# How ggplot2 Works in R

In `ggplot2`

, Wickham’s implementation of Wilkinson’s grammar is an easy-to-learn structure for R graphics code.

A graph starts with the function `ggplot()`

, which takes two arguments. The first argument is the source of the data. The second argument maps the data components of interest into components of the graph. That argument is a function called `aes()`

, which stands for *aes*thetic mapping. Each argument to `aes()`

is called an *aesthetic*.

For example, if you’re creating a histogram of `Temp`

in the `airquality`

data frame, you want `Type`

on the x-axis. The code looks like this:

`ggplot(airquality, aes(x=Temp))`

All that does is specify the foundation for the graph — the data source and the mapping. If you type that code into the Scripts window and press Ctrl+R, all you would have is a blank grid with `Temp`

on the x-axis.

Well, what about the histogram? To add it to the foundation, you add another function that tells R to plot the histogram and take care of all the details. The function you add is called a `geom`

function (*geom* is short for *geom*etric object).

These `geom`

functions come in a variety of types: `ggplot2`

supplies one for almost every graphing need, and provides the flexibility to work with special cases. For a histogram, the `geom`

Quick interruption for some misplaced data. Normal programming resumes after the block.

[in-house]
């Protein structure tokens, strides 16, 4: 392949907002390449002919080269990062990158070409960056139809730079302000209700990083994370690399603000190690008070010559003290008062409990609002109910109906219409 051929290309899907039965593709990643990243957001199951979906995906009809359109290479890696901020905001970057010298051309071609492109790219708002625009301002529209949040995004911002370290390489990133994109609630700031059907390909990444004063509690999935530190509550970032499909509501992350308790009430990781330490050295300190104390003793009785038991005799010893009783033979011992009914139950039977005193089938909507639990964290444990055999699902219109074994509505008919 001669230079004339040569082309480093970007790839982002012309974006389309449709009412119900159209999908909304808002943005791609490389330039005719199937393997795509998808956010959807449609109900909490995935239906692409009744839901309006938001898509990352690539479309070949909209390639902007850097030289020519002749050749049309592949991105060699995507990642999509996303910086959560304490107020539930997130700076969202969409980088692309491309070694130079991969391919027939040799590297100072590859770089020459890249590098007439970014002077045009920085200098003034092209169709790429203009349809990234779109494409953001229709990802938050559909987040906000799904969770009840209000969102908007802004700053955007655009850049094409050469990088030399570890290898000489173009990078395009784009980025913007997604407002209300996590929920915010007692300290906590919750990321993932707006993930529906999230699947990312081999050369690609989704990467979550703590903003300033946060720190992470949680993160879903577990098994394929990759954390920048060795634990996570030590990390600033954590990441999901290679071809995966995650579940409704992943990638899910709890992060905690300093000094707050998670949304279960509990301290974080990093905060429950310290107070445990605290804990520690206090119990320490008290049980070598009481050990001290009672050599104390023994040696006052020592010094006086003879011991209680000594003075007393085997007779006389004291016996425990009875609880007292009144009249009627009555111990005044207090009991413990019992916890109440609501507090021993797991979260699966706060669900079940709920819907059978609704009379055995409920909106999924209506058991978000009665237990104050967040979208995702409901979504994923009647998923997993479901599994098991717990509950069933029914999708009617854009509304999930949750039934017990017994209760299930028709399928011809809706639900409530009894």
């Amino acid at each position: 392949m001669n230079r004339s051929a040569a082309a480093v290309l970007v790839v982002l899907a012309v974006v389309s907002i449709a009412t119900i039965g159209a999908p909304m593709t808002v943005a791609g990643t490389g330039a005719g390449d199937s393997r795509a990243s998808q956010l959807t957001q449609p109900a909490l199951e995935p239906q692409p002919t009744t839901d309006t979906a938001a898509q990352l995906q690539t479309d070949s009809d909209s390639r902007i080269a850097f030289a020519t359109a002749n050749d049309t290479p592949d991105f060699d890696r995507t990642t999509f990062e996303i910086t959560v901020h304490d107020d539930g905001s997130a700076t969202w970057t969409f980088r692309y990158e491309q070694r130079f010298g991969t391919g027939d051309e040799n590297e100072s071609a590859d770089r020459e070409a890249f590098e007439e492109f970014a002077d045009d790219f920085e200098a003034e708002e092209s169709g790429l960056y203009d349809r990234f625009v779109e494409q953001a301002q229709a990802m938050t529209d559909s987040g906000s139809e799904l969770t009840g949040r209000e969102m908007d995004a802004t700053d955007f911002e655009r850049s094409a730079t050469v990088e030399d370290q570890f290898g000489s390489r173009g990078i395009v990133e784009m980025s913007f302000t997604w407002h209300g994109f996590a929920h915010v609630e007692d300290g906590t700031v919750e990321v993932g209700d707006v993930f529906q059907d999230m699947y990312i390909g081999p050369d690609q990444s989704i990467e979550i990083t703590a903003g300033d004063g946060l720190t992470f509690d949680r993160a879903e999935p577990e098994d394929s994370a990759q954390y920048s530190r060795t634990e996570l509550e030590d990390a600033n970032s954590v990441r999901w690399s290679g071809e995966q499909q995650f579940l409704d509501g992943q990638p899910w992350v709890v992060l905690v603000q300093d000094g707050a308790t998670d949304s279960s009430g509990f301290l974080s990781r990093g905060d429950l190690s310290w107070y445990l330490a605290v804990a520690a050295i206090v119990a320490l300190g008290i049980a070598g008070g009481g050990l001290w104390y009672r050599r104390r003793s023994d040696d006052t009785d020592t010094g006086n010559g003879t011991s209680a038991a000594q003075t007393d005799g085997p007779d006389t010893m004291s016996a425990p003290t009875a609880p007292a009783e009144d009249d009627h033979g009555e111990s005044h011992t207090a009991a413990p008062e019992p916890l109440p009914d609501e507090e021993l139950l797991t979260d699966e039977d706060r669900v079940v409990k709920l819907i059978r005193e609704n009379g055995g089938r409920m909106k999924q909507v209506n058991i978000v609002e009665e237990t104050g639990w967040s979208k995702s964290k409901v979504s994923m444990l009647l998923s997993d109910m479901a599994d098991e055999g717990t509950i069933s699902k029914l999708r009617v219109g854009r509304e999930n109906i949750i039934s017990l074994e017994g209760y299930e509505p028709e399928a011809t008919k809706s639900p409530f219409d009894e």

function is `geom_histogram()`

. For a bar plot, it’s `geom_bar()`

. For a point, it’s `geom_point()`

.

To add a geom to ggplot, you use a plus sign:

ggplot(airquality, aes(x=Temp)) + geom_histogram()

That’s just about it, except for any finishing touches to the graph’s appearance. To modify the appearance of the `geom`

, you add arguments to the `geom()`

function. To modify the background color scheme, you can add one or more `theme()`

functions. To add labels to the axes and a title to the graph, you add the function `labs()`

.

So, the overall structure for a `ggplot`

graph is

ggplot(data_source, aes(map data components to graph components)) + geom_xxx(arguments to modify the appearance of the geom) + theme_xxx(arguments to change the overall appearance) + labs(add axis-labels and a title)

It’s like building a house: The `ggplot()`

function is the foundation, the `geom()`

function is the house, `theme()`

is the landscaping, and `labs()`

puts the address on the door. Additional functions are available for modifying the graph.

Still another way to look at `ggplot`

(and more in line with mainstream thinking) is to imagine a graph as a set of layers. The `ggplot()`

function provides the first layer, the `geom`

function the next, and so on.